Egoist: An individual that believes individual self-interest is the valid end of all actions (The Egoist 433)

December 1914: Known as the Christmas Truce of 1914, Pope Benedict XV successfully suggested and established a temporary hiatus of the war in celebration of the national holiday. states that there was no country officially cease-fired, but the soldiers declared it unofficially. (The Egoist 433)

Altruism: A synonym to selflessness. In many cultures it is a traditional virtue to be able to practice concern for the welfare of others. Originating from the French philosopher Auguste Comte, altruism is essentially an antonym for egoism. (The Egoist 434)

Moralist: A person who has or shows strong opinions about what is right and what is wrong. (The Egoist 435)

“The New Statesman” : Founded in April of 1913, “The New Statesman” was a British cultural and political magazine that often reviewed politics and literature. According to the magazine itself, it held a “left-of-centre political position.” Many members of the magazine were linked to socialist Fabian society. The magazine still exists today. (The Egoist 436)

Bernard Shaw: An Irish playwright who was also a strong polemicist. He was awarded the Nobel Prize in literature even though he was self-educated. During World War I he denounced both sides of the fight, making his unpopular opinion a common discussion of the time. (The Egoist 436)

James Joyce: Irish novelist and poet who greatly contributed to the Modernist era. One of his most famous works, Portrait of the Artists as a Young Man was originally published in The Egoist. (The Egoist 438)

Inter ubera mea commorabitur: This Latin term translates to “He shall lie (or linger) between my breasts.” This is from “Song of Solomon.” (The Egoist 439)

Taoism: (Also called Daoism) A spiritual, philosophical and religious tradition of Chinese origin that emphasizes living in harmony with the Tao. The Tao means the “way” “path” or “principle.” (The Egoist 439)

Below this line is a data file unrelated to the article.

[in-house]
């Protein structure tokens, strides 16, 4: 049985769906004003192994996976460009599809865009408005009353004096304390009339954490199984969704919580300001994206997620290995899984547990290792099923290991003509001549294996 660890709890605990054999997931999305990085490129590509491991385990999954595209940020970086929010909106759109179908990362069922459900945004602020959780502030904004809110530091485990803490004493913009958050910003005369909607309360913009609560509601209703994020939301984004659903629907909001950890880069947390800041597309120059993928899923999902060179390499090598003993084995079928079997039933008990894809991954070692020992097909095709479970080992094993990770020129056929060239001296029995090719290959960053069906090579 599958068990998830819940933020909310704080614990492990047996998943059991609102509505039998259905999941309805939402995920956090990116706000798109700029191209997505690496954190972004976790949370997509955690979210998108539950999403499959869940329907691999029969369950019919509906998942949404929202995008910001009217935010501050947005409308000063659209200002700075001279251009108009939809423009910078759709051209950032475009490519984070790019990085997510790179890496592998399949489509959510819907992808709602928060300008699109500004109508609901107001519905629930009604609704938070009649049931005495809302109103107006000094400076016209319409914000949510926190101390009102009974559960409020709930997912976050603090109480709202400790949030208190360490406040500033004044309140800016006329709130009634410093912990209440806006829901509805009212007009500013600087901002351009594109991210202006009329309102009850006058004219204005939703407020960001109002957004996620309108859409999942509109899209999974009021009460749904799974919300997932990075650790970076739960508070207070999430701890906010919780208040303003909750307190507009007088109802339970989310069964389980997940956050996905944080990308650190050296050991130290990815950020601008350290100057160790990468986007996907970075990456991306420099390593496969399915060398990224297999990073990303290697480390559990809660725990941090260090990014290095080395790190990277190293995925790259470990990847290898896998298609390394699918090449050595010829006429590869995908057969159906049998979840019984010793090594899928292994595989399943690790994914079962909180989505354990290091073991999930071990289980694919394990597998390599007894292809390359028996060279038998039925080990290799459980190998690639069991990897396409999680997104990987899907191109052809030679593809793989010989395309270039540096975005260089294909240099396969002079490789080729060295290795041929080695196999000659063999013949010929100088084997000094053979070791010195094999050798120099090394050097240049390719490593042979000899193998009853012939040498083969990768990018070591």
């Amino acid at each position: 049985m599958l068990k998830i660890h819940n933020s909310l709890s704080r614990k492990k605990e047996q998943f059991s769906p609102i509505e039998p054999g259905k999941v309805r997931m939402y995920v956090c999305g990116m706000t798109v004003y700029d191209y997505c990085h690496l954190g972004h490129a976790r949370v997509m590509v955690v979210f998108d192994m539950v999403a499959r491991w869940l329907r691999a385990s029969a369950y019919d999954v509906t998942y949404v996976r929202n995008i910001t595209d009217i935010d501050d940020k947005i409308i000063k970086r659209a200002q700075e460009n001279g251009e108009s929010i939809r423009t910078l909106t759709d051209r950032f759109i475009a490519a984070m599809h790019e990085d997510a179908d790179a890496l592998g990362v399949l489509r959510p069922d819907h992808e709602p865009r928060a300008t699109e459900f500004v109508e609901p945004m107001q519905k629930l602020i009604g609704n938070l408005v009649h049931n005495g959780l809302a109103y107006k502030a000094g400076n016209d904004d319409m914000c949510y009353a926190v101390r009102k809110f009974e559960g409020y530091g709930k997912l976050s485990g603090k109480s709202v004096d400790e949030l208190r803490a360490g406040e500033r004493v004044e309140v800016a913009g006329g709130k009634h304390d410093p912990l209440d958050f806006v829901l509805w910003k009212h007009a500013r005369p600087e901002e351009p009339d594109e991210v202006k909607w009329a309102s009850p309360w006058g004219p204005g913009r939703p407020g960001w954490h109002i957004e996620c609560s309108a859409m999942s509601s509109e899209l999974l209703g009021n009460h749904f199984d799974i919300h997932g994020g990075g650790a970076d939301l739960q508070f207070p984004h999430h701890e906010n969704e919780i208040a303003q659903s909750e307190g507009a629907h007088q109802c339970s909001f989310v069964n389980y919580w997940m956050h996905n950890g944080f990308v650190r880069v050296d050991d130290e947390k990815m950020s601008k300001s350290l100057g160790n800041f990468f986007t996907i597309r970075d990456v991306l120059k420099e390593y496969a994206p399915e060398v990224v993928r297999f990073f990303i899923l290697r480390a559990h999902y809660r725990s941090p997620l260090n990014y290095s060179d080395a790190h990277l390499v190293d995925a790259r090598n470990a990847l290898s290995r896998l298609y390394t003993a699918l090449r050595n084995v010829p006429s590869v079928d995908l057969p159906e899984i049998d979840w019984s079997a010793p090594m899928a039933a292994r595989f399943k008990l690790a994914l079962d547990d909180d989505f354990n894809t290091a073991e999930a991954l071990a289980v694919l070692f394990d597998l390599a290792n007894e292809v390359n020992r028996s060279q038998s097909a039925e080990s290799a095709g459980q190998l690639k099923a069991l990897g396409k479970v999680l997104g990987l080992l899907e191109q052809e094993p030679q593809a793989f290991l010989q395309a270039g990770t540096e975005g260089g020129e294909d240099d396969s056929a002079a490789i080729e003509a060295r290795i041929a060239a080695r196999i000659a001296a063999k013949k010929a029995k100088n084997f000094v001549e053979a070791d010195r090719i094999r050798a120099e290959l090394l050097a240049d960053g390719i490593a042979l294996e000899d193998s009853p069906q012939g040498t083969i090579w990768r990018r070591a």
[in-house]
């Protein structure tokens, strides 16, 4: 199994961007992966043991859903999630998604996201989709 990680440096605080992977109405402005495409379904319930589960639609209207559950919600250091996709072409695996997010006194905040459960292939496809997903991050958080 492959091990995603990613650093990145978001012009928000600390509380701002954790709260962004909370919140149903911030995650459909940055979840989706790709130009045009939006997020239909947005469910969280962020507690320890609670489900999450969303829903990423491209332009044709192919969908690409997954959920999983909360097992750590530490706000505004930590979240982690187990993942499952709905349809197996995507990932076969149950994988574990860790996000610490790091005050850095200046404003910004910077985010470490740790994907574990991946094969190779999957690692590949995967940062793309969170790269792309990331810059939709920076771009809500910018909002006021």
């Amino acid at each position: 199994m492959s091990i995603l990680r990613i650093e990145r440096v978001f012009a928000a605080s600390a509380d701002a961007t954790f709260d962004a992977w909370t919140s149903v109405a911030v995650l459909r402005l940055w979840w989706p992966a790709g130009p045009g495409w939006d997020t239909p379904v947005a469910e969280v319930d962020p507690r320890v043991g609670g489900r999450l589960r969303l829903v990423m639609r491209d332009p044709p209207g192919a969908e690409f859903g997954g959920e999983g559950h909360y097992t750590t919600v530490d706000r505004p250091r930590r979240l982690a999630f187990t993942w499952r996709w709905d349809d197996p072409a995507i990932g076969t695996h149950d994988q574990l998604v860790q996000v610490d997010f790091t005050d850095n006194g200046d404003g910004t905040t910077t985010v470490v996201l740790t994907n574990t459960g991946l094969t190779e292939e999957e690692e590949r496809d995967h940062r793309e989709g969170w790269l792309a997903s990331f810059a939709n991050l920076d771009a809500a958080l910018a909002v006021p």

Tao-te-king: written around 6th century BC by the sage Lao Tzu, it is a classic Chinese text. (The Egoist 439)

Yang-Chu: also known as Yang Zi or Yangzi, was a Chinese philosopher during the Warring States period whose philosophies clashed with Taoistic beliefs. (The Egoist 439)

Richard Aldington: An English writer and poet known best for his poetry on World War I. Similar to William Carlos Williams, he too partook in the imagist movement. Between the years of 1914 and 1916 he was the literary editor of The Egoist. (The Egoist 443)

Haunches: As defined by the dictionary, a haunch is “the fleshy part of the body about the hip.” (The Egoist 444)

Imagistes (Imagists): According to, poets advocating free verse and the expression of ideas and emotions through clear precise images were considered imagists. This movement against the abstractness of Georgian romanticism included both English and American poets during the early twentieth century. (The Egoist 444)

Tommy: an informal name for a British Private Soldier (The Egoist 446)

Supplementary Documents


A  photo of middle-aged poet William Carlos Williams.

A photo of the Washington Post newspaper sent out five months before this periodical which officially declared the beginning of World War I.

A photo of Dora Marsden, an English suffragette and editor of The Egoist.

An artist’s interpretation of what The Christmas Truce of 1914 may have looked like on the battlefield.

A moving image of a sign that women held up during the suffragette movement.



Ahearn, Barry. William Carlos Williams and Alterity the Early Poetry. Cambridge: Cambridge

UP, 1994. Print.

Bremen, Brian A. William Carlos Williams and the Diagnostics of Culture. New York: Oxford UP, 1993. Print.

Breslin, James E. B. William Carlos Williams: An American Artist. New York: Oxford UP, 1970.


Crawford, Elizabeth. “The Women’s Suffrage Movement: A Reference Guide.” Women and Language 23.1 (2000): 57. ProQuest. Web. 25 Feb. 2016.

Guimond, James. Art of William Carlos Williams. Illinois: U of Illinois, 1968. Print.

Koch, Vivienne. “The Poems.” William Carlos Williams. Norfolk, Connecticut: New Directions,
1950. 1-145. Print.

MacGowan, Christopher J. William Carlos Williams’s Early Poetry: The Visual Arts Background.
Michigan: UMI Research, 1984. Print.

Mariani, Paul L. William Carlos Williams: The Poet and His Critics. Chicago: American Library
Association, 1975. Print.

Smith, Angela K.. Suffrage Discourse in Britain during the First World War. Hampshire:

Ashgate, 2005. Print.

“William Carlos Williams.” Poetry Foundation. Poetry Foundation, n.d. Web. 24 Mar. 2016.